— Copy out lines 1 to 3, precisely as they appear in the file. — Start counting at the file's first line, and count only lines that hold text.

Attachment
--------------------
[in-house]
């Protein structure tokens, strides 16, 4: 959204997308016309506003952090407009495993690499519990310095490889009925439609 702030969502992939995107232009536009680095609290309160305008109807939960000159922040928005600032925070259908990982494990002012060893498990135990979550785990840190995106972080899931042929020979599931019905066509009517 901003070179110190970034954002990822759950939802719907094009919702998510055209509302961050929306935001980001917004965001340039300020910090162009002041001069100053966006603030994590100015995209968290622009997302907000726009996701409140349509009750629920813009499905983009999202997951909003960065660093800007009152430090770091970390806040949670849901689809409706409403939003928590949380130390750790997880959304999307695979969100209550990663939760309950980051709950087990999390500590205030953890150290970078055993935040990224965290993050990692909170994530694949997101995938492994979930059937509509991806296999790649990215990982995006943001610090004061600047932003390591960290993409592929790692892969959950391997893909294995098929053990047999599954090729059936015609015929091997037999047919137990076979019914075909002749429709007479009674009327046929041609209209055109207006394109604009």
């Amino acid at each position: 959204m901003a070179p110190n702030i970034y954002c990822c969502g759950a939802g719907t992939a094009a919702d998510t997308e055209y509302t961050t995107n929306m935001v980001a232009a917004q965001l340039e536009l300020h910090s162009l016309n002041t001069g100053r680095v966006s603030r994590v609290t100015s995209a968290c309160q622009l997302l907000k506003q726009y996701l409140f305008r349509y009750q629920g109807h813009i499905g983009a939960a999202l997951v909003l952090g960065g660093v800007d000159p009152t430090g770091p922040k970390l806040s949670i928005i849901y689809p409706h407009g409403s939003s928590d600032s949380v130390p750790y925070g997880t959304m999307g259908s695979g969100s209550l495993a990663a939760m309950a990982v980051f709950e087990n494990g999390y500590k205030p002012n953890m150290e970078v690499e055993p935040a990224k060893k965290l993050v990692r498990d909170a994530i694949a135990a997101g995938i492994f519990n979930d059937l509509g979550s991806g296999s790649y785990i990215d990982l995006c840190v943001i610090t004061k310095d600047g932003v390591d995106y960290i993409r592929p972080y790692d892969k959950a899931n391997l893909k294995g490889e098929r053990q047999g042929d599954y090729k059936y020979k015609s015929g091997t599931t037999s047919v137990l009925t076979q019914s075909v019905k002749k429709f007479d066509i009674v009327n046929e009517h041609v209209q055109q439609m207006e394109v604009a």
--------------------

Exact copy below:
[in-house]
């Protein structure tokens, strides 16, 4: 959204997308016309506003952090407009495993690499519990310095490889009925439609 702030969502992939995107232009536009680095609290309160305008109807939960000159922040928005600032925070259908990982494990002012060893498990135990979550785990840190995106972080899931042929020979599931019905066509009517 901003070179110190970034954002990822759950939802719907094009919702998510055209509302961050929306935001980001917004965001340039300020910090162009002041001069100053966006603030994590100015995209968290622009997302907000726009996701409140349509009750629920813009499905983009999202997951909003960065660093800007009152430090770091970390806040949670849901689809409706409403939003928590949380130390750790997880959304999307695979969100209550990663939760309950980051709950087990999390500590205030953890150290970078055993935040990224965290993050990692909170994530694949997101995938492994979930059937509509991806296999790649990215990982995006943001610090004061600047932003390591960290993409592929790692892969959950391997893909294995098929053990047999599954090729059936015609015929091997037999047919137990076979019914075909002749429709007479009674009327046929041609209209055109207006394109604009």
């Amino acid at each position: 959204m901003a070179p110190n702030i970034y954002c990822c969502g759950a939802g719907t992939a094009a919702d998510t997308e055209y509302t961050t995107n929306m935001v980001a232009a917004q965001l340039e536009l300020h910090s162009l016309n002041t001069g100053r680095v966006s603030r994590v609290t100015s995209a968290c309160q622009l997302l907000k506003q726009y996701l409140f305008r349509y009750q629920g109807h813009i499905g983009a939960a999202l997951v909003l952090g960065g660093v800007d000159p009152t430090g770091p922040k970390l806040s949670i928005i849901y689809p409706h407009g409403s939003s928590d600032s949380v130390p750790y925070g997880t959304m999307g259908s695979g969100s209550l495993a990663a939760m309950a990982v980051f709950e087990n494990g999390y500590k205030p002012n953890m150290e970078v690499e055993p935040a990224k060893k965290l993050v990692r498990d909170a994530i694949a135990a997101g995938i492994f519990n979930d059937l509509g979550s991806g296999s790649y785990i990215d990982l995006c840190v943001i610090t004061k310095d600047g932003v390591d995106y960290i993409r592929p972080y790692d892969k959950a899931n391997l893909k294995g490889e098929r053990q047999g042929d599954y090729k059936y020979k015609s015929g091997t599931t037999s047919v137990l009925t076979q019914s075909v019905k002749k429709f007479d066509i009674v009327n046929e009517h041609v209209q055109q439609m207006e394109v604009a």